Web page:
Can Flanders Kitchen Rebel Wim De Jonghe create the perfect match for three of Huyghe’s strong blond beers? Alan Hope puts him to the test
The challenge: We present a top chef with three beers and ask him to come up with three perfectly paired dishes.
The chef: Wim De Jonghe, of Het Land aan de Overkant in Leuven, one of the new crop of chefs chosen as this year’s Flanders Kitchen Rebels.
The beers: Averbode abbey beer, ABV 7.5%, La Guillotine, ABV 8.5%, and Delirium Tremens, ABV 8.5%, all brewed by Huyghe.
The preamble: Before the starter come the starter-starters, or amuses as they’re known. A dish of radishes marinated in vinegar with cucumber cream and flatbread spiked with fennel seeds and black olive granules is fresh and palate-opening, but will by the time I write this be replaced by rutabaga cream and baby turnips accompanied by an oatmeal cracker. Then comes salmon marinated in gin and juniper berries, and blood sausage with an apple cream. There’s also the restaurant’s trademark bread, which comes from Namur, with two types of butter: raw-milk butter with sea-salt from France, and butter creamed with anchovy.
The starter: The real starter is a play on a traditional dish from West Flanders called karnemelkstampers, with the mashed potatoes replaced by a parsnip cream made with buttermilk. The grey shrimp – perhaps the most outstanding single product to come out of Belgium – are bathed in a little bisque, all topped off with a slow-cooked egg. The whole is rich and complex, although the composition is really pretty simple.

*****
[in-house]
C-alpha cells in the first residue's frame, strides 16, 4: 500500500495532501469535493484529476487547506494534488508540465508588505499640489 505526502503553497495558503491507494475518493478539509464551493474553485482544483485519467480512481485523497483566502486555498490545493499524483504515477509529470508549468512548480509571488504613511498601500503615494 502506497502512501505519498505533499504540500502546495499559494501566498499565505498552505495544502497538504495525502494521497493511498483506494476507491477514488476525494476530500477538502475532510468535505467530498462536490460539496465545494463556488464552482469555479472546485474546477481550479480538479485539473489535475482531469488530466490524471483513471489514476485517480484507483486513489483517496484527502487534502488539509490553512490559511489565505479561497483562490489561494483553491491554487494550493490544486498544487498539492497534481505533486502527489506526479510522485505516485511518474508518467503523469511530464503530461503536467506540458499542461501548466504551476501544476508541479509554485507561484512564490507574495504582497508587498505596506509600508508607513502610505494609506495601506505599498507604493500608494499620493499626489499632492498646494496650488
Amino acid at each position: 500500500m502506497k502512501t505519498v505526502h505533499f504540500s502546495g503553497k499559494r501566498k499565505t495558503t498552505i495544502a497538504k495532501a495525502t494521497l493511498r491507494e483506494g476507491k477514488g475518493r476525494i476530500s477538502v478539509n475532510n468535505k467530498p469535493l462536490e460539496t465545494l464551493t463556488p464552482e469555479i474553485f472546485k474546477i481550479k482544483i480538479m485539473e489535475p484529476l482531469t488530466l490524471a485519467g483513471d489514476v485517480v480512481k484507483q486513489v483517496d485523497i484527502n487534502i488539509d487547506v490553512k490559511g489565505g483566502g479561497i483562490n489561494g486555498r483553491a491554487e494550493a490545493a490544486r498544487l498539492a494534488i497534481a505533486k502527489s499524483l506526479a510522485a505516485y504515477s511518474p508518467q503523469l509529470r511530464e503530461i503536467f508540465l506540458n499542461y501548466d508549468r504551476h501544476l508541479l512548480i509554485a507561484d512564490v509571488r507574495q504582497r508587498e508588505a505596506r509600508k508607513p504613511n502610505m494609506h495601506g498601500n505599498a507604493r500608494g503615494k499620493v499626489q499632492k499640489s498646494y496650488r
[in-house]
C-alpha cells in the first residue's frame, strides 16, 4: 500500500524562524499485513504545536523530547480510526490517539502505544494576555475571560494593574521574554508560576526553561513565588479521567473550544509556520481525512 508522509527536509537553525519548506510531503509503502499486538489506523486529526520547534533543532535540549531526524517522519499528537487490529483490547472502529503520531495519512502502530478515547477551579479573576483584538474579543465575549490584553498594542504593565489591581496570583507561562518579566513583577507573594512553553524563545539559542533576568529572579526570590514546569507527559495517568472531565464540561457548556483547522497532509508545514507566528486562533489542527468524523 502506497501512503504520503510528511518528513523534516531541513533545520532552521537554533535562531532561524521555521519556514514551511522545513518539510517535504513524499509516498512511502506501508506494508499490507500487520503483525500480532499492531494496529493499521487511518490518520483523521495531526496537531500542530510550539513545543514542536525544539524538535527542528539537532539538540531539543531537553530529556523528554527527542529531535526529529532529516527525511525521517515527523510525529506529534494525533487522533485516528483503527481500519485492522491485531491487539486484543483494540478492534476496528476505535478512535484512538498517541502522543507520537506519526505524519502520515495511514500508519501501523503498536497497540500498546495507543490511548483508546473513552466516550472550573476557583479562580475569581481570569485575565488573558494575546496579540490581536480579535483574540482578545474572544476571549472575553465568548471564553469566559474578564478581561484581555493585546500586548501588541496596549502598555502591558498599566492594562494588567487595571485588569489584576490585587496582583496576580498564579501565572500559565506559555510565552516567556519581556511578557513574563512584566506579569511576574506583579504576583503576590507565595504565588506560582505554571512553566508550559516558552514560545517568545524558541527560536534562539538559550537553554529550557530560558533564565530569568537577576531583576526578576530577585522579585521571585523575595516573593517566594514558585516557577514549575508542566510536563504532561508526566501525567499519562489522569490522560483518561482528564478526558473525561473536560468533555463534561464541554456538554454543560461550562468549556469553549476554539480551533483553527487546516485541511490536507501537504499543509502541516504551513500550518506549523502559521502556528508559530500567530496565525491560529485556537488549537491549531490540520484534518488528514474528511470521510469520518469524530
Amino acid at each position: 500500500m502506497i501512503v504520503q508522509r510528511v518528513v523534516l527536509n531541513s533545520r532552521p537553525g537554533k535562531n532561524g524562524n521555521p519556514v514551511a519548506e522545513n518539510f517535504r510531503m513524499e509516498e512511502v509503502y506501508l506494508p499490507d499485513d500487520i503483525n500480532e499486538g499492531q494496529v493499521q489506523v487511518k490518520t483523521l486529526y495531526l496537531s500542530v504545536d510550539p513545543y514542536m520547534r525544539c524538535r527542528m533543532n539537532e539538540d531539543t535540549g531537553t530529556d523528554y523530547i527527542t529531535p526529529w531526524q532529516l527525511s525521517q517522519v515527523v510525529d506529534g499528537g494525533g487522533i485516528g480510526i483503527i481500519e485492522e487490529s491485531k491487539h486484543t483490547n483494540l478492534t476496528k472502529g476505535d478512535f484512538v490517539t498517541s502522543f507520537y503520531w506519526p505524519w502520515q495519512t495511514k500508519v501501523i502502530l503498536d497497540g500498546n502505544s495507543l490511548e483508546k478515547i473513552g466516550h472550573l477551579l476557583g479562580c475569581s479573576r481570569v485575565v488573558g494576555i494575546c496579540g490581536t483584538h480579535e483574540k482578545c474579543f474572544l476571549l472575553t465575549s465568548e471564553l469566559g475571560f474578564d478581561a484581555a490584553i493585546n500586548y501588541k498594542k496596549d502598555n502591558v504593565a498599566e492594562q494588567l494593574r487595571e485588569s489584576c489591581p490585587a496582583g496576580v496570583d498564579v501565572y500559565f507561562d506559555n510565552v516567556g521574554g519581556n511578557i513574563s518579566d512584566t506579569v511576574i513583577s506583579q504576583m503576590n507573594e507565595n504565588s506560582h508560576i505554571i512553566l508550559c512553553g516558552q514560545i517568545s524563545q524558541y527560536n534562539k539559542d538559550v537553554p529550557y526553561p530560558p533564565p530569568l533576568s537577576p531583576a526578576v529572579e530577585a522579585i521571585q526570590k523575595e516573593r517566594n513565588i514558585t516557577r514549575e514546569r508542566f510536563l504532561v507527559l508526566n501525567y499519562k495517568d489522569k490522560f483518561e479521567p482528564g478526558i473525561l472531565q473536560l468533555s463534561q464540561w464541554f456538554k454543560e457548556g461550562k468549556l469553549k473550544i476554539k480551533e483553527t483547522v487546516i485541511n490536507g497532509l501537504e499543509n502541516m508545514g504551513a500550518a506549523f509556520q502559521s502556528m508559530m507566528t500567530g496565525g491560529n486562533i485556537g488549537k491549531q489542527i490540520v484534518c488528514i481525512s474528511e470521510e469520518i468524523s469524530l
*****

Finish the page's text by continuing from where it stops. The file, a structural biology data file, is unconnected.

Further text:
The Averbode accompanying the dish is lightly bitter with a bright carbonation intended to counter the sweetness of the parsnip, shrimp and bisque, and to cut through the filming effect of the egg. In the latter case it’s only partly successful; the egg tends to overwhelm everything else in the dish.
The main: A blindingly white piece of supreme of cod, just the right side of glassy, with pumpkin and parsley-root chips atop a pumpkin cream spiced with bergamot and lemon. The cod sits in an orange sauce with orange zest, and the plate is scattered with single leaves of Brussels sprout and Belgian endive.
The dish was constructed to pick up the orange and spice notes of La Guillotine, a strong golden ale with high alcohol and complex yeast flavours. The hops add not only bitterness, picked up by the bergamot and the garnish, but citrus flavours which are echoed in the orange sauce. This was a perfect pairing in every detail; although the three beers we provided are not remarkably different one from the other, the chef has dug deep to single out and work with the distinguishing characteristics. It’s also an accomplishment to work with a bergamot powder which is intensely bitter (he brought some to the table to show us) and make its presence felt while not allowing it to overpower.
The ending: Delirium Tremens has notes of citrus and pepper and is somewhat sweet, with yeasty flavours of warm bread, making it a perfect accompaniment for a dessert like lemon meringue pie, which Wim has deconstructed into silver dollar-sized buttery biscuits, meringues no bigger than a raspberry, and a stiff lemon custard. Each element of the beer is reflected in the dish, even the peppery baby basil garnish – and if that’s not the essence of beer and food pairing, what is?
The verdict: We’ve already seen the range of Wim’s talent in the kitchen, and the depth of reflection in his conception of dishes. This challenge illustrates how well he identifies what’s particular about each of an admittedly narrow selection of beers, and uses that to invent something (almost) perfectly appropriate.